I went in to have a ganglion cyst removed from my wrist that I knew was a ganglion. I had one in the same place five years ago. The surgeon still insisted on sending the tissue for lab testing. It cost me an extra $250.00 to tell me what I already knew -- it was a ganglion cyst. Are these lab tests really needed?
You are not alone in asking this question. Surgeons and pathologists (those who do the lab tests of tissues surgically removed) agree that many tests simply aren't needed. In fact, it is estimated that up to 40 per cent of all lab tests aren't necessary.
Tissue such as the appendix, tonsils, gallbladders, hernias, and intervertebral discs really don't need to be microscopically examined just because they have been removed from the body. Pathologists have even questioned the need to test arthritic bone removed when joint replacements are done. But in some cases, there's a state law in place requiring it, the patients expect it, or there is a concern about lawsuits.
Recommendations to limit (and sometimes eliminate) testing have already been made and put into place in Europe. With more attention being paid to reducing health care costs, we can expect to see similar changes made in the U.S. policy. Surgeons will be allowed (and even encouraged) to limit pathologic testing when there is limited or no need/benefit for the test.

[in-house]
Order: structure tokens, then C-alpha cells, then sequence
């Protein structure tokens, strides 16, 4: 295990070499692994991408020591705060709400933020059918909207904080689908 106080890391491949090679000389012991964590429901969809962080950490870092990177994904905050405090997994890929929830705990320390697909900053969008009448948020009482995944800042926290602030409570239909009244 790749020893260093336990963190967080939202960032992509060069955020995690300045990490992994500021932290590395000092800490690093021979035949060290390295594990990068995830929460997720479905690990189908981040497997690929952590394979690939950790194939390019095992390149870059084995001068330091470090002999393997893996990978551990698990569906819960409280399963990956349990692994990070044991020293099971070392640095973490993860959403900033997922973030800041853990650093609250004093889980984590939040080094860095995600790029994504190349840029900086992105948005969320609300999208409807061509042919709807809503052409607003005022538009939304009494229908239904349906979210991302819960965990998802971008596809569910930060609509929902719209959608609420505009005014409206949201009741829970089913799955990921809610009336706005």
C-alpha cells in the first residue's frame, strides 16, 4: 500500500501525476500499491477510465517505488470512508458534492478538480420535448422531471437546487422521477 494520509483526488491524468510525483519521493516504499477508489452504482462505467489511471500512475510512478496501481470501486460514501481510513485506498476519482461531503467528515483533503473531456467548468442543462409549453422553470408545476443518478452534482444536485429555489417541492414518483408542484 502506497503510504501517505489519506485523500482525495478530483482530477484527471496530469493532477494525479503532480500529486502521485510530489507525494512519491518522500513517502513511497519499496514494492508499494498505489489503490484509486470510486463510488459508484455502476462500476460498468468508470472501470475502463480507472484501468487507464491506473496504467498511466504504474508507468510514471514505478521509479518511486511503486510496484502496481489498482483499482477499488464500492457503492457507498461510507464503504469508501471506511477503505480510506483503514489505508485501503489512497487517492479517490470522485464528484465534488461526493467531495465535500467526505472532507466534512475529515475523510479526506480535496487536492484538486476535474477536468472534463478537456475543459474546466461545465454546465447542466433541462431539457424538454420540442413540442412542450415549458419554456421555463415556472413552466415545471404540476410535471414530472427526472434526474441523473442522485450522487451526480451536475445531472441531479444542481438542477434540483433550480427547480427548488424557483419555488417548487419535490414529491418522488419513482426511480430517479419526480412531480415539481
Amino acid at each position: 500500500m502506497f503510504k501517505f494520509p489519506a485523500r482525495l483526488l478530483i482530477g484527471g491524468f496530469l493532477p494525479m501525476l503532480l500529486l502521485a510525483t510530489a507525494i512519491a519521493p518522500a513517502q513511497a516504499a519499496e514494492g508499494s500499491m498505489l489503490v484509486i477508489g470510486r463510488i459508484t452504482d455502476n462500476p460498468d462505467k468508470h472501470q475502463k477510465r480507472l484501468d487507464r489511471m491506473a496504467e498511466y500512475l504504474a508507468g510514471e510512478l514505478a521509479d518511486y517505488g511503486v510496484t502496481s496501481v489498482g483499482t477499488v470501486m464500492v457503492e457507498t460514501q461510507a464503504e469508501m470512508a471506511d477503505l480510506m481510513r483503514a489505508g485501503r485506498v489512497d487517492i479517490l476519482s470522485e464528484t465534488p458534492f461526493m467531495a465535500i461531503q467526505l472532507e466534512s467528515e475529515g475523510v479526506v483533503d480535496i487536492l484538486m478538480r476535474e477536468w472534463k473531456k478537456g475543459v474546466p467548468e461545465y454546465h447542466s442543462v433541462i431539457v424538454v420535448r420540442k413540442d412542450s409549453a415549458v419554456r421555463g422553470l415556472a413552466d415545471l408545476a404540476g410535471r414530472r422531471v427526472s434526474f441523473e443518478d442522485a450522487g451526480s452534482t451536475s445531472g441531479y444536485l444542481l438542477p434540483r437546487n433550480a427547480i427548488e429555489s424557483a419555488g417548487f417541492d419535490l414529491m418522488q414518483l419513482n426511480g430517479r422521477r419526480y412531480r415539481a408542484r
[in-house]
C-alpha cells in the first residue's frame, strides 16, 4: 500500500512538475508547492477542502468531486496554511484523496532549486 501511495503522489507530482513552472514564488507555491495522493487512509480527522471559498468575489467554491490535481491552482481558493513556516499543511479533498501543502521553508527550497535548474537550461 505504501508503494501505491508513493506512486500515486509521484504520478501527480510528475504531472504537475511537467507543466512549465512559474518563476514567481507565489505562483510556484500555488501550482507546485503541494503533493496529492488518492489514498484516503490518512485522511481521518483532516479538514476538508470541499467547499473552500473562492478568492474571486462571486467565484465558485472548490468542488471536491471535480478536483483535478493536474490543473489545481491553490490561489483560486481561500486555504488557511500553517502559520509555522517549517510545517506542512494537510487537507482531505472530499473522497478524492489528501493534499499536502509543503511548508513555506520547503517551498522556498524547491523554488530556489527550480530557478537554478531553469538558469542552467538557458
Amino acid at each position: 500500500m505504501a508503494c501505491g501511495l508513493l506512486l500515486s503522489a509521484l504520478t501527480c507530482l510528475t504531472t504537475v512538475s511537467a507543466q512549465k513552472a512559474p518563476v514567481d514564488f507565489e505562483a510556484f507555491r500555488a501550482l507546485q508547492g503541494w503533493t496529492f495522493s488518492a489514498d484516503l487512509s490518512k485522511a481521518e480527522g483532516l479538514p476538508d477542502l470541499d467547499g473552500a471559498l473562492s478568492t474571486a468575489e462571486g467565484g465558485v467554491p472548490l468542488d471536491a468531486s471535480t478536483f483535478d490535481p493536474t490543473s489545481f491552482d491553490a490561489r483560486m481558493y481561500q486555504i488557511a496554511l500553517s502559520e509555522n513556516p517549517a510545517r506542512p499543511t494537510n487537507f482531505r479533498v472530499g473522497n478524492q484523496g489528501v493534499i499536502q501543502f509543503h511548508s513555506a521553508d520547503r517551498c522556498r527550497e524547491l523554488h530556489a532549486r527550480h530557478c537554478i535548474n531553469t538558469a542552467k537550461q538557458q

Thierry G. Guitton, MSc, et al. Necessity of Routine Pathological Examination After Surgical Excision of Wrist Ganglions. In The Journal of Hand Surgery. June 2010. Vol. 35A. No. 6. Pp. 905-908.
*Disclaimer:* The information contained herein is compiled from a variety of sources. It may not be complete or timely. It does not cover all diseases, physical conditions, ailments or treatments. The information should NOT be used in place of visit with your healthcare provider, nor should you disregard the advice of your health care provider because of any information you read in this topic.